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Remote Search Tutorial

It's easy to install the Growth House search engine on your own site just by cutting and pasting a few lines of HTML code. You don't even need CGI access on your server. This online tutorial explains how it works, gives you code for common searches, and let's you visit some of our remote search sites. Please select a tutorial module:

Remote Search Overview

Placing the Growth House search engine directly on your site will give your visitors immediate access to the net's most extensive database of reviewed resources for end of life issues. It's a highly interactive feature that will increase the "touch and feel" aspects of your site.

Sites that install the search engine are eligible for promotion through the Growth House newsletter and via preferred placement in the database itself, increasing the visibility of your site.

Unlike generalized tools, our search engine is optimized for use by persons concerned with end of life issues. We've anticipated what your visitors are looking for, including hospice and home care, palliative care, pain management, death and dying, several types of bereavement, cancer, AIDS, and many related issues. Because the search engine is tailored for these topics it's far more likely to prove useful to your visitors than just sending them to Yahoo or one of the general search sites on the web.

Since visitors don't need to leave your site to see hundreds of resources, they can use their PAGE BACK button to return to your site after visiting links.

Best of all, it's very easy to install on your site. Just select the version of the search engine that meets your needs, use the VIEW SOURCE feature on your browser to see the form code for that search, and cut and paste the form code anywhere you like at your site. If you have any problems getting it to work, or want to discuss a customized design, just send us mail and we will be happy to help.

Please do not make changes to the authorized demo code on these pages without prior authorization from Growth House.

Demo: Basic Category List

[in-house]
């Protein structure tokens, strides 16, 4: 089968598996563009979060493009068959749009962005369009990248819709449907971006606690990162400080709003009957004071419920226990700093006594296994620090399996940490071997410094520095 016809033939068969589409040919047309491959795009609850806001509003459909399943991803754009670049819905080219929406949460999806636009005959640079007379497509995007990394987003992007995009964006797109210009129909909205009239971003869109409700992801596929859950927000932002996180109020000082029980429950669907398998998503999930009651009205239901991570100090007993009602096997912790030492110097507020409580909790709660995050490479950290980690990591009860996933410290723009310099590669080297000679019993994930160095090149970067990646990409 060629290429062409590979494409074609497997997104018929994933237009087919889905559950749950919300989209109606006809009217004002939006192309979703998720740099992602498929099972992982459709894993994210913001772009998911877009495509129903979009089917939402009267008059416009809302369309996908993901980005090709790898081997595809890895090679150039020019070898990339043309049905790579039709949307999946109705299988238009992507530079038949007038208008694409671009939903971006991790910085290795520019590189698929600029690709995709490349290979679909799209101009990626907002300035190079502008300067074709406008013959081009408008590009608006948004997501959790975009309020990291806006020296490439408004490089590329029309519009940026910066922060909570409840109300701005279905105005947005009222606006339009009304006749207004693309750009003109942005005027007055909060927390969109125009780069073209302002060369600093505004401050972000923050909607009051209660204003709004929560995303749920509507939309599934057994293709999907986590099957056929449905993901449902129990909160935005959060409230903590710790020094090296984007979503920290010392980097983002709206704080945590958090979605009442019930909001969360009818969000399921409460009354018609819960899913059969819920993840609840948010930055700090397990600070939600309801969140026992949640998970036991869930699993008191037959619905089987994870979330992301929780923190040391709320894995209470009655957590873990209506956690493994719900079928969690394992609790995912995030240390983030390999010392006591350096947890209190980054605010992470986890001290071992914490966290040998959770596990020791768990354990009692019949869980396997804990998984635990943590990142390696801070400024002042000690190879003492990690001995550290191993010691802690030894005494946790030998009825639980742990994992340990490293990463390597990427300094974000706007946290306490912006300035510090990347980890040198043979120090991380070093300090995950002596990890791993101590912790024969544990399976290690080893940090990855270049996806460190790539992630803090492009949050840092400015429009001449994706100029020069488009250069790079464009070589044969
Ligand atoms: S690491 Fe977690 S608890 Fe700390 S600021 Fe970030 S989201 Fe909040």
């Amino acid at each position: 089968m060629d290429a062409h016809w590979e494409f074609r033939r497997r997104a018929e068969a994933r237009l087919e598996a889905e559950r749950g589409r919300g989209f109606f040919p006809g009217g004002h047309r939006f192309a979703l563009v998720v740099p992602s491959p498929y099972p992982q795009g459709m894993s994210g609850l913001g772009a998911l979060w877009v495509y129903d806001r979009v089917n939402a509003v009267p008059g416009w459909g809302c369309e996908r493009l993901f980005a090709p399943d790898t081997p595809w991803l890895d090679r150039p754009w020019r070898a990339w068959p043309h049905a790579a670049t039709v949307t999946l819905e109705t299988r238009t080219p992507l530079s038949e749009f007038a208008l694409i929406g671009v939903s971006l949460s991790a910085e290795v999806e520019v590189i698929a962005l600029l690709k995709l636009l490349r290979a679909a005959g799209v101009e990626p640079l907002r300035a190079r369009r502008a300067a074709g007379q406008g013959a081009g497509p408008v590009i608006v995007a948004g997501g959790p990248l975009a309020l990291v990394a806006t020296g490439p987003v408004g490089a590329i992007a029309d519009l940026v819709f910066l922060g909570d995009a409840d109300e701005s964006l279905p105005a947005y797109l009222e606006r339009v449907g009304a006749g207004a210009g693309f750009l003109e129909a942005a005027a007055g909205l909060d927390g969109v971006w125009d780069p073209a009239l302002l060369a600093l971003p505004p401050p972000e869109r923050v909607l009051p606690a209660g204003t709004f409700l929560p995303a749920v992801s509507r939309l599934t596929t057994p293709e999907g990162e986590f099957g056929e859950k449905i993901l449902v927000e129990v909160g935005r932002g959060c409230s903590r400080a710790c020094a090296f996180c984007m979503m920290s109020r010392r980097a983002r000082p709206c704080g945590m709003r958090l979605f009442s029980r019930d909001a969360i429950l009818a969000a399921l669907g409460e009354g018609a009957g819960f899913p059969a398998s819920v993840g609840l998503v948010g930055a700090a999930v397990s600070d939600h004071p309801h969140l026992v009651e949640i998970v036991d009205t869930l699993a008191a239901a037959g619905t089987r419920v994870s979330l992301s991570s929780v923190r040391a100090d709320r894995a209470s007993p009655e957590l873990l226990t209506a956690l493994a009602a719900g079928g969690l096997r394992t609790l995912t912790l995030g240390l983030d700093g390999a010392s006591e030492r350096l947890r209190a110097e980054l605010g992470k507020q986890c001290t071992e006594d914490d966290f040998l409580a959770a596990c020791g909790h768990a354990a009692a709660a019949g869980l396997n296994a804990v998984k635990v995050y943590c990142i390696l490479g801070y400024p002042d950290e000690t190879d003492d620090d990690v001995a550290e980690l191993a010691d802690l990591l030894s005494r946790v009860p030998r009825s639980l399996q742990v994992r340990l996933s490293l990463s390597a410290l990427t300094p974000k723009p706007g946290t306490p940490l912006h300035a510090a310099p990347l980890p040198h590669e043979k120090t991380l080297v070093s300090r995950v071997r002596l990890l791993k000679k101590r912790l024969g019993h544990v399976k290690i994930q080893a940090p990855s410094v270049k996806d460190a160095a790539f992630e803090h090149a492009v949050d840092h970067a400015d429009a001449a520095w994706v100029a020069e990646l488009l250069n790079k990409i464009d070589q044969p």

Here is a demo of our most popular remote search, which uses a compact format to present the user with a list of categories to select from. This version can be customized in several ways. Categories can be deleted, the order of the categories in the list can be changed, and a default category can be pre-selected based on your most common interest area. We've set this demo up to use Hospice and Home Care as the default, but you can easily change that to any of the other categories -- whatever category that you list first becomes the default.

Here's how it will look on your site. Give it a try, then use your PAGE BACK button to return to this page to read more details.

Growth House Search

How To Install A Category Search

To install this category search on your own site just use your browser's "View Source" feature to pull up the HTML code for this page, look for the FORM code for the search engine and cut and paste the FORM code at the points shown into the BODY section of any page at your web site. Please note special hints for webmasters who use frames or Front Page, PageMill, and similar tools.

You can tailor the search code to provide only those preformatted searches that you wish your visitors to see. All you have to do is delete the categories for "browse" searches that you don't feel are relevant for your audience. You can set the default search by simply moving that category to the top of the option list.

Other than deleting categories for searches you don't want to use, please don't modify the search engine code in any way. If you need modifications please look at other versions of the code or send us mail and we will help you design a custom version.

You may place the search engine anywhere you like on your site. In selecting a location, remember that when people use the search engine, they will want to return to your site by using the PAGE BACK button on their browser. Putting the search engine on its own page, or at the top of a complex page, ensures users a smooth return to where they started.

Some browsers get confused if you try to embed this FORM code inside a table. Display results for tables within tables can be unpredictable under these conditions and you may see the options jumbled or partially visible. This is a defect in the way your browser renders the formatting, not a defect in the code. To prevent this problem, install the FORM code outside your tables. If you must put a search feature inside a table cell, we suggest you use one of the single button formats, which are less likely to produce browser-dependent rendering errors.

Sites that already have existing links pages should link to the search engine from that page. Since the search engine generates link pages dynamically driven by user requests, the sites may overlap with sites already in your links. If you want to check if specific sites are in the search engine, just search for them using all or part of their URLs. If you notice we are missing a site that you feel should be included in the search engine, please let us know.

Try these other versions

Remote Search Sites

Click the button to generate a list of remote search sites. Sites come and go on the Internet, and our list may not always have the most current picture of who is using this service.